Scott Brown, NY Magazine: Even now, audiences are lining up to see Scarlett Johansson challenge the structural integrity of her slip as Maggie the Cat, Tennessee Williams's most bodacious creation: ambitious, lubricious, sex-starved, and ovulating. Your hundred-clams'-worth seems all but guaranteed. And yet the scene-stealer of the evening turns out to be a $5 bath towel. It's worn by Benjamin Walker, who plays Maggie's beautiful, inert husband Brick, broken plantation scion, shattered ex-gridiron star, and now celibate sot, still mourning the suicide of his "friend" and teammate Skipper.
Jeremy Gerard, Bloomberg News: Unsurprisingly for Ashford, a musical comedy specialist, the show unfolds like a jagged waltz gone haywire. Maggie's not the only one recoiling from the heat of the sun on that hot tin roof.
Thom Geier, EW: Like Brick, who gulps liquor until he hears 'that little click in my head that makes me peaceful,' this production tosses back many an intoxicating individual moment without ever quite clicking. B
Matt Windman, AM New York: This production generated bad word-of-mouth in previews for having an actor play the ghost of Skipper, who hovered silently around the stage. While that has thankfully been cut, what remains is an unconvincing, cheesy and cheap-looking production. At least Johansson is terrific, bringing a sultry, ferocious spirit to the famous role. Particularly fascinating is how she distinguishes Maggie's rough and nasty behavior with Brick and her well-composed, dolled-up performance for the rest of the family. Walker, sporting clean-cut looks and washboard abs, makes for a bland, one-dimensional Brick. 2 stars.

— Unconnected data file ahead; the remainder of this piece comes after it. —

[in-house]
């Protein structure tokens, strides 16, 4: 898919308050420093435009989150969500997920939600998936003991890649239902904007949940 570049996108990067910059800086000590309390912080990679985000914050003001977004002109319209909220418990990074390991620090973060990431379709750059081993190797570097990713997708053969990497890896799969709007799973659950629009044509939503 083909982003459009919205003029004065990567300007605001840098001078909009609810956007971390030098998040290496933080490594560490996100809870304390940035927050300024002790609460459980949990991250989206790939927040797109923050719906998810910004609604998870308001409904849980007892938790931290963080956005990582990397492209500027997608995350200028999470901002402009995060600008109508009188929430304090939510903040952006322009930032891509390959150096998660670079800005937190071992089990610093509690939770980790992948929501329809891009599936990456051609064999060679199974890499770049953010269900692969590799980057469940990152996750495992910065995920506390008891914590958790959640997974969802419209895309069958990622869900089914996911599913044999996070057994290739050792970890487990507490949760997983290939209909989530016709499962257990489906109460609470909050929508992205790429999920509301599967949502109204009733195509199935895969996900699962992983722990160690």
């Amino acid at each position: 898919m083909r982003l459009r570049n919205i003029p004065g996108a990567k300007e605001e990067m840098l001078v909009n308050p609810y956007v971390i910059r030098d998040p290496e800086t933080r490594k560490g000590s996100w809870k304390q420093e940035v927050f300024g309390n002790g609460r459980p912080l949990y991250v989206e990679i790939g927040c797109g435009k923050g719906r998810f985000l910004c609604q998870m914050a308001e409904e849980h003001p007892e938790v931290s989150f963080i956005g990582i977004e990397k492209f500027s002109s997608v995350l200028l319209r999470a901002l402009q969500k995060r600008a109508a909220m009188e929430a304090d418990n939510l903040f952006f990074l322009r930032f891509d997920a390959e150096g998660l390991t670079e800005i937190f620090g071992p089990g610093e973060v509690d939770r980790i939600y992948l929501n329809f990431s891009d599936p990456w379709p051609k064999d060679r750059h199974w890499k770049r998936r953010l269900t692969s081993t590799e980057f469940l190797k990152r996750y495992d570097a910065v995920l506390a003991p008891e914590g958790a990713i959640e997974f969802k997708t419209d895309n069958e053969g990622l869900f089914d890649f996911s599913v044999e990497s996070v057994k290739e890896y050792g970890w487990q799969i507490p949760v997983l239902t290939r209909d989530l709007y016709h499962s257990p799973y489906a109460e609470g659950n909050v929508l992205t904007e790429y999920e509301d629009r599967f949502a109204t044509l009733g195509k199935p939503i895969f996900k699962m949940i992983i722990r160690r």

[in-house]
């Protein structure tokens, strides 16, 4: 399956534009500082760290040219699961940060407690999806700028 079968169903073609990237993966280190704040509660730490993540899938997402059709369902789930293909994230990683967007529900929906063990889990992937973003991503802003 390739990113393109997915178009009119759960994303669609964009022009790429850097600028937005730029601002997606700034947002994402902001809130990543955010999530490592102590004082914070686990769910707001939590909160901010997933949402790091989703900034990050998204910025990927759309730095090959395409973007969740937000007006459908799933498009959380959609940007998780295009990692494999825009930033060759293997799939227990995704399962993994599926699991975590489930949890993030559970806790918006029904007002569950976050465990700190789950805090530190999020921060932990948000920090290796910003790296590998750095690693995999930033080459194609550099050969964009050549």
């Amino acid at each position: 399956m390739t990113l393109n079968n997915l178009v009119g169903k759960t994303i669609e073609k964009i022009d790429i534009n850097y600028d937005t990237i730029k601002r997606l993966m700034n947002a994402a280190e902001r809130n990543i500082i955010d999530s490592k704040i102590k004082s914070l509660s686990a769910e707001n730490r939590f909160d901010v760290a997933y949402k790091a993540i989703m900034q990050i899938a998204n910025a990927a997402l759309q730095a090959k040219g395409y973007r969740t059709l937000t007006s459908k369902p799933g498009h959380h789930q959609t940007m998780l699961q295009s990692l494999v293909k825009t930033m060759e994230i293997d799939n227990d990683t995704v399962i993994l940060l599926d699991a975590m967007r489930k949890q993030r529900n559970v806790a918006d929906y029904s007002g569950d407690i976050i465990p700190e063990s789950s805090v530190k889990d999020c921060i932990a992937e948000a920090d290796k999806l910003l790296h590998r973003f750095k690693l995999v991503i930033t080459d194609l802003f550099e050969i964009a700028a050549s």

Chris Jones, The Chicago Tribune: Scarlett Johansson...unlike so many young movie stars, she has no problem expanding her performance chops to the live theater, booming out a character that has been precisely forged and defined but ill-advisedly contained...a clear point of view is absent in this generally confused, low-stakes and halting production - that went through changes and subtractions in its preview period and now seems stuck. It's neither a traditional staging nor a suite of fresh ideas on a great American drama that should both embody timeless interpersonal truths and reflect how much our world is changed, sexually speaking, in little more than a half-century.
Elisabeth Vincentelli, NY Post: Despite occasional staging touches - the sounds of fireworks and playing children always seem to surge at momentous times - the show has a certain tragic inevitability. It's a flawed but compelling picture of Southern discomfort.
Peter Marks, Washington Post: At least in the new "Cat," the sense of menace activated by Hinds's Big Daddy provides a rationale for the mean-spiritedness spreading through his household like an oil slick. The husky-voiced Johansson, who won a Tony for her performance two years ago as the all-too-desirable dockworker's niece in Arthur Miller's "A View From the Bridge," holds her own here, managing a persuasive account of Maggie's quick wits and pragmatic focus. What's missing, though, is her drawing a bead on the character's insecurities, the desperation that compels Maggie to cling to a lie - and to a man who reviles her. (Walker, who played a rock star president in the irreverent-history musical "Bloody Bloody Andrew Jackson," lives up to his character's name here, imbuing Brick with a stony, one-note sullenness.)
Elysa Gardner, USA Today: Johansson's Maggie is no vamp. What makes her so distinct from View's Catherine -- aside from her accent (Southern, as opposed to Brooklyn) and hair color (strawberry blonde rather than brunette) -- is a certain premature hardness. Pacing the stage, her voice hoarse with frustration, the actress makes us keenly aware of how desperate this beautiful creature is as she appeals to the one man she needs, and possibly loves: her husband, Brick. Seduction is not the first thing on her mind; survival is.